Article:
Data exfiltration via IPv6

Lisandro Ubiedo 27 Oct 2020

Testing the capabilities of IPv6 and how malware could take advantage of it

Within the Aposemat Team, we’ve been working on testing the capabilities of IPv6 and how malware could take advantage of it. One of the topics we explored was exfiltration of data via the IPv6 protocol. In this post, we share our study into this topic.

What is exfiltration?

Exfiltration is the unauthorized exportation of sensitive data out of the network by connecting to an external destination and/or using covert channels. The latter is commonly used to exfiltrate information while being undetected or avoid any measure in place to stop the migration of data. There have been numerous studies on this topic, and even to this day, data theft produced by breaches put exfiltration in the center of attention.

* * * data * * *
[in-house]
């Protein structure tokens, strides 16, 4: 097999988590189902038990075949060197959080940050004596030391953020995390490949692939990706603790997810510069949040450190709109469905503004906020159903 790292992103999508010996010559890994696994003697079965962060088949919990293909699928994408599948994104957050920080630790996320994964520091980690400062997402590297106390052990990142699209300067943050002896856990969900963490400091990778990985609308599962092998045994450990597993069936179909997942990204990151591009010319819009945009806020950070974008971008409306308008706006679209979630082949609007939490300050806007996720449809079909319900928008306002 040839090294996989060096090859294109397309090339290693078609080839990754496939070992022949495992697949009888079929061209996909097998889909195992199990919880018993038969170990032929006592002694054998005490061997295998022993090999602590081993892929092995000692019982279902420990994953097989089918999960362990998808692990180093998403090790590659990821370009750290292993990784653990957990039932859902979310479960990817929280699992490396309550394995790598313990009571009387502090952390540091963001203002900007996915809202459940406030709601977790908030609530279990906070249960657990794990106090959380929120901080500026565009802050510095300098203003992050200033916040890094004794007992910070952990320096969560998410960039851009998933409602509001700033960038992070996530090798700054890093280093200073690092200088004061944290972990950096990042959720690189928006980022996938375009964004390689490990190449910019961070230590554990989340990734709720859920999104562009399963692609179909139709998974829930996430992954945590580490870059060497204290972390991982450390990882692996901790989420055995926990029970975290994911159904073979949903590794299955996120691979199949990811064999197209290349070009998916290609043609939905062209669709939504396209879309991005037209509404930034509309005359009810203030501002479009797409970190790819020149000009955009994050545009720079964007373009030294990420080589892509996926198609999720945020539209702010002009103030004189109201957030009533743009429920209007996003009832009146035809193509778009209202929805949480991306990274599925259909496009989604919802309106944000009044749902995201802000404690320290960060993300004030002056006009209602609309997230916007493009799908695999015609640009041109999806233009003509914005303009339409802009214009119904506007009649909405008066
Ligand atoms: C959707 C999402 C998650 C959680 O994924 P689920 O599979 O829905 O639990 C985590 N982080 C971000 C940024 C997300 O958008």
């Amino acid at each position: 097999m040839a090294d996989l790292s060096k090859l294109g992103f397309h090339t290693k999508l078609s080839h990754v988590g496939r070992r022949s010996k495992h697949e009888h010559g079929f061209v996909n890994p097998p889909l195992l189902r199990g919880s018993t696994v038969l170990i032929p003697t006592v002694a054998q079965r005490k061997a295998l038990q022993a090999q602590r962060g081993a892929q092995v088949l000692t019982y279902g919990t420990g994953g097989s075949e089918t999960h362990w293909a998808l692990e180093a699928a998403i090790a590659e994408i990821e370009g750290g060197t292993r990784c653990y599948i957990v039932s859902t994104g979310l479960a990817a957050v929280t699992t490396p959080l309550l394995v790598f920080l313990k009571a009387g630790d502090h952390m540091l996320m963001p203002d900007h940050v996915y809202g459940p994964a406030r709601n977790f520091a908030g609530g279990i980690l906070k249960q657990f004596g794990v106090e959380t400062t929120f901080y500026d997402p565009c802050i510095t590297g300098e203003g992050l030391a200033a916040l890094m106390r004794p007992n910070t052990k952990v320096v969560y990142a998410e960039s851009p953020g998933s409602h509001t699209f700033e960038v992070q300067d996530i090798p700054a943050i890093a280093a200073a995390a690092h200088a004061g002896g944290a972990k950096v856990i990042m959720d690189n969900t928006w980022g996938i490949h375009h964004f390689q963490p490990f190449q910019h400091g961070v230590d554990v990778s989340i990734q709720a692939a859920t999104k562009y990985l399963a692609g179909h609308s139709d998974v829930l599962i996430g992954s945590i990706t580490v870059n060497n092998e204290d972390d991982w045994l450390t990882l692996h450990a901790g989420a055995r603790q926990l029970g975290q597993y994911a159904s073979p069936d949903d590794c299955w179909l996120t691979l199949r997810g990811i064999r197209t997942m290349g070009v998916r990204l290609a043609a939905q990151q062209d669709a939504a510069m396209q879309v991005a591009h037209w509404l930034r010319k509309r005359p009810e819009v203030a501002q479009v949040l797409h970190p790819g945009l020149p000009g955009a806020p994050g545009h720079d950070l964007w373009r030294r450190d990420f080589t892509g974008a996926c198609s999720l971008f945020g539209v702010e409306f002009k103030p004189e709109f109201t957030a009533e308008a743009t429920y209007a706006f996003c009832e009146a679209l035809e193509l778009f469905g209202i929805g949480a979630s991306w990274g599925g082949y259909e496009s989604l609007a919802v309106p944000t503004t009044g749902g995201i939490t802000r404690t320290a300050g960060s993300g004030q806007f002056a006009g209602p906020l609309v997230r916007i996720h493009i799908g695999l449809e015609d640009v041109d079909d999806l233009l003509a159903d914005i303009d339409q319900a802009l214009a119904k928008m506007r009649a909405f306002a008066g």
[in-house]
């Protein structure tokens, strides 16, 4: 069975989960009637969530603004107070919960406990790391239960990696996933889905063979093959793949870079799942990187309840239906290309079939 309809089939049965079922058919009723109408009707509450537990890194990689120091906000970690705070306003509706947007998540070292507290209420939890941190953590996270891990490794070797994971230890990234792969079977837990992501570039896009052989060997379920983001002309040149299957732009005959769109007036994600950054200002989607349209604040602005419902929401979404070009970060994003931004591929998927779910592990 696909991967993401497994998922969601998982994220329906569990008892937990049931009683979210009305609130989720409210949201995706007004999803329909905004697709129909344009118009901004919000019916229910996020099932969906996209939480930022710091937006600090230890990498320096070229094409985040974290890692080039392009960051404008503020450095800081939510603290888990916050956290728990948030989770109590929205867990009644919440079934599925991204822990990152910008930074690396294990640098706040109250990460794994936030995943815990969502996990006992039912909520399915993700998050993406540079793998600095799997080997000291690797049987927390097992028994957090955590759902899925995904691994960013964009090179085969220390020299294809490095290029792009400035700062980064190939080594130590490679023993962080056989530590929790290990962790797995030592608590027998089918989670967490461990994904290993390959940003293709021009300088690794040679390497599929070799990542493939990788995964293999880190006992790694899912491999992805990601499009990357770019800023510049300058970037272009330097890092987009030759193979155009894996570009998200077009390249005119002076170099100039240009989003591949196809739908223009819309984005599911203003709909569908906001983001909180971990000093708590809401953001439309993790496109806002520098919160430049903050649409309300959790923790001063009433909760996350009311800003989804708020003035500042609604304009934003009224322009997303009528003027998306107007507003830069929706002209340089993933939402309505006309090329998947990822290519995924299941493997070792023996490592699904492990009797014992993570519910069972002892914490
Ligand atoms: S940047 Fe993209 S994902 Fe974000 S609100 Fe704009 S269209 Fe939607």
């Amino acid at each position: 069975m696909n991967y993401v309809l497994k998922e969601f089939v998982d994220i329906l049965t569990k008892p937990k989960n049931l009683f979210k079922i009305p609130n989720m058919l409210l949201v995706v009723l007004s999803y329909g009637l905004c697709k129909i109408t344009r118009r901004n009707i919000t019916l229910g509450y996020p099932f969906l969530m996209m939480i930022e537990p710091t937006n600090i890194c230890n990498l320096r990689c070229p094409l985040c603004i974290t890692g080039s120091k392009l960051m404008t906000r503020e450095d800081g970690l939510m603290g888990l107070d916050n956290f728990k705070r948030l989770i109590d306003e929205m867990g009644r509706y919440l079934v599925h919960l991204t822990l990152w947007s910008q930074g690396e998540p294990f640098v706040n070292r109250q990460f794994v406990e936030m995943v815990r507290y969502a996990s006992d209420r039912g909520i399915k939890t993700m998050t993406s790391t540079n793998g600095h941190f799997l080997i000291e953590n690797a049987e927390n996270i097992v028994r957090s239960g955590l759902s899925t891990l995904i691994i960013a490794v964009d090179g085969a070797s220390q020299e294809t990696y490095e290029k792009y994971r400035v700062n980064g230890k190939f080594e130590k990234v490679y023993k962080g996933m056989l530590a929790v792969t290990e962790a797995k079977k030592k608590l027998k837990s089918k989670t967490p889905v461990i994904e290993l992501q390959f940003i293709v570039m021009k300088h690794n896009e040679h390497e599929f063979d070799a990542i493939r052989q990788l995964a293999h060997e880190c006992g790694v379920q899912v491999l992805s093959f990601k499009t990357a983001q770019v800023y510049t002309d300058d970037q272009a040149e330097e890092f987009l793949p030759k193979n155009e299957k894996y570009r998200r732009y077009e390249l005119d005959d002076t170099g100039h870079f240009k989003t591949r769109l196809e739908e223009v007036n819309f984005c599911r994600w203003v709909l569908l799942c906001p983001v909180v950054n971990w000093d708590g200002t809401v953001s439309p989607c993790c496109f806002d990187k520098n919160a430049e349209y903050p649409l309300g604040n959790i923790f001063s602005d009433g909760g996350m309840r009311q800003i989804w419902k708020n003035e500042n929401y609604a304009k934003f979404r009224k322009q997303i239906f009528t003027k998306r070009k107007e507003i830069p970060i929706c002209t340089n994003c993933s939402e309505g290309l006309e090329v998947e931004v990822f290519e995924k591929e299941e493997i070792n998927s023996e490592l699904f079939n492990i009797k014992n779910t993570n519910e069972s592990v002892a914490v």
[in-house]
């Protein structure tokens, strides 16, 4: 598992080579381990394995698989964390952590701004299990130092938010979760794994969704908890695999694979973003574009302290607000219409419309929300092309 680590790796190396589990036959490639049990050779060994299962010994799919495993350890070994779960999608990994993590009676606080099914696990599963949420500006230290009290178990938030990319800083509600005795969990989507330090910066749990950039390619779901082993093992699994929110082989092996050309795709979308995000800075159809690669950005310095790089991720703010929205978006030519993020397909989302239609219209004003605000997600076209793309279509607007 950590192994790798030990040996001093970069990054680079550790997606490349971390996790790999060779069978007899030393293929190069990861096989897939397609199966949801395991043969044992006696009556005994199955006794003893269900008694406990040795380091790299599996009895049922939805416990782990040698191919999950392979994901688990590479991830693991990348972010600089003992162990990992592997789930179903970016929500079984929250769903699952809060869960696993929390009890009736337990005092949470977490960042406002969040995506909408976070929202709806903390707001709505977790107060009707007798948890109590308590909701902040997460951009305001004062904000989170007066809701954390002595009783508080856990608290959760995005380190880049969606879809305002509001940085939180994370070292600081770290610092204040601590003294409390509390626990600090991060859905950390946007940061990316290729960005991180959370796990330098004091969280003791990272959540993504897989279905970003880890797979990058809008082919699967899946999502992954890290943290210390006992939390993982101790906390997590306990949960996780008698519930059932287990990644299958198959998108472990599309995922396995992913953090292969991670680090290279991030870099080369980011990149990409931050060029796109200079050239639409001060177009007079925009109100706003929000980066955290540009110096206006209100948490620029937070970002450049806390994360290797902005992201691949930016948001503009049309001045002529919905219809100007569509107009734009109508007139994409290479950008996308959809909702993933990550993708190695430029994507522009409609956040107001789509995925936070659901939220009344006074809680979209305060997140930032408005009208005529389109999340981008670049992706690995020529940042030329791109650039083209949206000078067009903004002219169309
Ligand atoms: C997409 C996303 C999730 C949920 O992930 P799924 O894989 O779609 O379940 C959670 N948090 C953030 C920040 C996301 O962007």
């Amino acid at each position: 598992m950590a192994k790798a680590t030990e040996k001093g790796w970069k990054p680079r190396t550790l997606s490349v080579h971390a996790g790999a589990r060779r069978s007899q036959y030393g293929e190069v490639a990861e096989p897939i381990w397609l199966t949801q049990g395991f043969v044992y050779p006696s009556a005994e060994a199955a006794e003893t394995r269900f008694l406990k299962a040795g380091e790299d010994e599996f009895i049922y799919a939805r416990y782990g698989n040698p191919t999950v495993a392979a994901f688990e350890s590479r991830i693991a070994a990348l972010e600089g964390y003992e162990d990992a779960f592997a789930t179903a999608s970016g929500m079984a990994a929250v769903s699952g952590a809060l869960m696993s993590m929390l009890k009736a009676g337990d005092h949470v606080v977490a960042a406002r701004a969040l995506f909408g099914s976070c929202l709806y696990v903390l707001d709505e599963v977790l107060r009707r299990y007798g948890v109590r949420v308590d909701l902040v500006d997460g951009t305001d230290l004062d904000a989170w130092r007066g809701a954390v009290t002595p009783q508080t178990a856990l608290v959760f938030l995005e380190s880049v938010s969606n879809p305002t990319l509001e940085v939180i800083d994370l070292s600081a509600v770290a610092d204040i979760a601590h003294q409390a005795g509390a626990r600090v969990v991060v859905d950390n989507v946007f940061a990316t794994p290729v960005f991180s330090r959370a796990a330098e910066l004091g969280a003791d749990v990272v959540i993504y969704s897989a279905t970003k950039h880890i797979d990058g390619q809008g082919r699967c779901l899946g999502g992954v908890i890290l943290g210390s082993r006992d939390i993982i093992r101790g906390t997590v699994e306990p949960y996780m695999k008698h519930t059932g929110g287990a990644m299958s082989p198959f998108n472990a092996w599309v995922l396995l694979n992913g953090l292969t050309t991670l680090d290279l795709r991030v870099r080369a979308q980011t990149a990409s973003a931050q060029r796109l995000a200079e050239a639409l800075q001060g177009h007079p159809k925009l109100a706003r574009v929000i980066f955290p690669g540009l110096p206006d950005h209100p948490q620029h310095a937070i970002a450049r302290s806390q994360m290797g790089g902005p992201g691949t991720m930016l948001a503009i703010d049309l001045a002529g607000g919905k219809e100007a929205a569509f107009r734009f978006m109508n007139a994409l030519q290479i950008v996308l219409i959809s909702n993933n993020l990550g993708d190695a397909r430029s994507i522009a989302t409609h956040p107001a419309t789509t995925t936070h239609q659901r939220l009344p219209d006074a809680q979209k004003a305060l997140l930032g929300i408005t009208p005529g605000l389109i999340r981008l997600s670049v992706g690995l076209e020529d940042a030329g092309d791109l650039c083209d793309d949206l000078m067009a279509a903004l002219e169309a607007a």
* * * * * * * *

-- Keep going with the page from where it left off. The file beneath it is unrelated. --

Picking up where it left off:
To exfiltrate data, networking and transportation layers (shown in Figure 1) are commonly used as are low level layers that would require deep packet inspection to find occurrences or identify that the exfiltration is happening. They also provide fields and portions of data in the packet headers that are not commonly used or zeroed out. These sections can be used to store portions of data and could be unnoticed by analyzing the packet captures.

Figure 1. OSI Model and description of its layers. Layers 3 and 4 are highlighted in light orange and yellow respectively. (Source: Wikipedia)

Tools of the trade

Several tools exist to carry out exfiltration via IPv6 network stack. We’ll describe IPv6teal and IPv6DNSExfil, and how these tools are used to exfiltrate data via IPv6.


The first one is IPv6teal and consists of a receiver and sender (exfiltrate) script. This tools makes use of the Flow Label field which is used to label sequences of packets and it has a fixed size of 20 bits (detailed in Figure 2). It makes use of this specific field because it could be variable and contains custom bits without impact on the packet reaching its destination. This detail makes a good candidate for storing data that could reach an endpoint safely while being hidden in normal traffic.